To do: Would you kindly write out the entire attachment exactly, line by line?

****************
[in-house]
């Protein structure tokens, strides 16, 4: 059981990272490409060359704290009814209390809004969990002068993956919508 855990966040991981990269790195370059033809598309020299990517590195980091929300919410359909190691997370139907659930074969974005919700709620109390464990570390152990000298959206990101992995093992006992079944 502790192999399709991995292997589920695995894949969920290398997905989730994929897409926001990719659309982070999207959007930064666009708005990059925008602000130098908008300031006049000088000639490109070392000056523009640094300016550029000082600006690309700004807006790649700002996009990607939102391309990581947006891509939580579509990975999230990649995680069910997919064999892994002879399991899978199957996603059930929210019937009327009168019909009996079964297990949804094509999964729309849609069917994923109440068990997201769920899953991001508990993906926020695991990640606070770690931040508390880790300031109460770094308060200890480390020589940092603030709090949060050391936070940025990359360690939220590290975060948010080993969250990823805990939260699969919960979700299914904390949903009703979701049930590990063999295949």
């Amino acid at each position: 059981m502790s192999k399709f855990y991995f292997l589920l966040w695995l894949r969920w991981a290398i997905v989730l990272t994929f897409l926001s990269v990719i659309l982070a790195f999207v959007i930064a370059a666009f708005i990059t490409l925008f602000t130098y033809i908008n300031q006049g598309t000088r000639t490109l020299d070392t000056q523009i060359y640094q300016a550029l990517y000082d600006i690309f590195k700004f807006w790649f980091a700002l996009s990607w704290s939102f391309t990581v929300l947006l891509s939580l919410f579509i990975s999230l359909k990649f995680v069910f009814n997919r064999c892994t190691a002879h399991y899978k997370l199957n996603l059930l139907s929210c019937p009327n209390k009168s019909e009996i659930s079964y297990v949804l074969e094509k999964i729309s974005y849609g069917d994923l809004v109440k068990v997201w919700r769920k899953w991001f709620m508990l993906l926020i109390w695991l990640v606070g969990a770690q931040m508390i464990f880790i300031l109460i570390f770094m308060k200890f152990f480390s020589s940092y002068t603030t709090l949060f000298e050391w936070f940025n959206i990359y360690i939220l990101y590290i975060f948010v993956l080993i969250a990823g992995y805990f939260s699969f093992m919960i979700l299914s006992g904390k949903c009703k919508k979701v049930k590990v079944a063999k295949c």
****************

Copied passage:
[in-house]
């Protein structure tokens, strides 16, 4: 059981990272490409060359704290009814209390809004969990002068993956919508 855990966040991981990269790195370059033809598309020299990517590195980091929300919410359909190691997370139907659930074969974005919700709620109390464990570390152990000298959206990101992995093992006992079944 502790192999399709991995292997589920695995894949969920290398997905989730994929897409926001990719659309982070999207959007930064666009708005990059925008602000130098908008300031006049000088000639490109070392000056523009640094300016550029000082600006690309700004807006790649700002996009990607939102391309990581947006891509939580579509990975999230990649995680069910997919064999892994002879399991899978199957996603059930929210019937009327009168019909009996079964297990949804094509999964729309849609069917994923109440068990997201769920899953991001508990993906926020695991990640606070770690931040508390880790300031109460770094308060200890480390020589940092603030709090949060050391936070940025990359360690939220590290975060948010080993969250990823805990939260699969919960979700299914904390949903009703979701049930590990063999295949």
């Amino acid at each position: 059981m502790s192999k399709f855990y991995f292997l589920l966040w695995l894949r969920w991981a290398i997905v989730l990272t994929f897409l926001s990269v990719i659309l982070a790195f999207v959007i930064a370059a666009f708005i990059t490409l925008f602000t130098y033809i908008n300031q006049g598309t000088r000639t490109l020299d070392t000056q523009i060359y640094q300016a550029l990517y000082d600006i690309f590195k700004f807006w790649f980091a700002l996009s990607w704290s939102f391309t990581v929300l947006l891509s939580l919410f579509i990975s999230l359909k990649f995680v069910f009814n997919r064999c892994t190691a002879h399991y899978k997370l199957n996603l059930l139907s929210c019937p009327n209390k009168s019909e009996i659930s079964y297990v949804l074969e094509k999964i729309s974005y849609g069917d994923l809004v109440k068990v997201w919700r769920k899953w991001f709620m508990l993906l926020i109390w695991l990640v606070g969990a770690q931040m508390i464990f880790i300031l109460i570390f770094m308060k200890f152990f480390s020589s940092y002068t603030t709090l949060f000298e050391w936070f940025n959206i990359y360690i939220l990101y590290i975060f948010v993956l080993i969250a990823g992995y805990f939260s699969f093992m919960i979700l299914s006992g904390k949903c009703k919508k979701v049930k590990v079944a063999k295949c």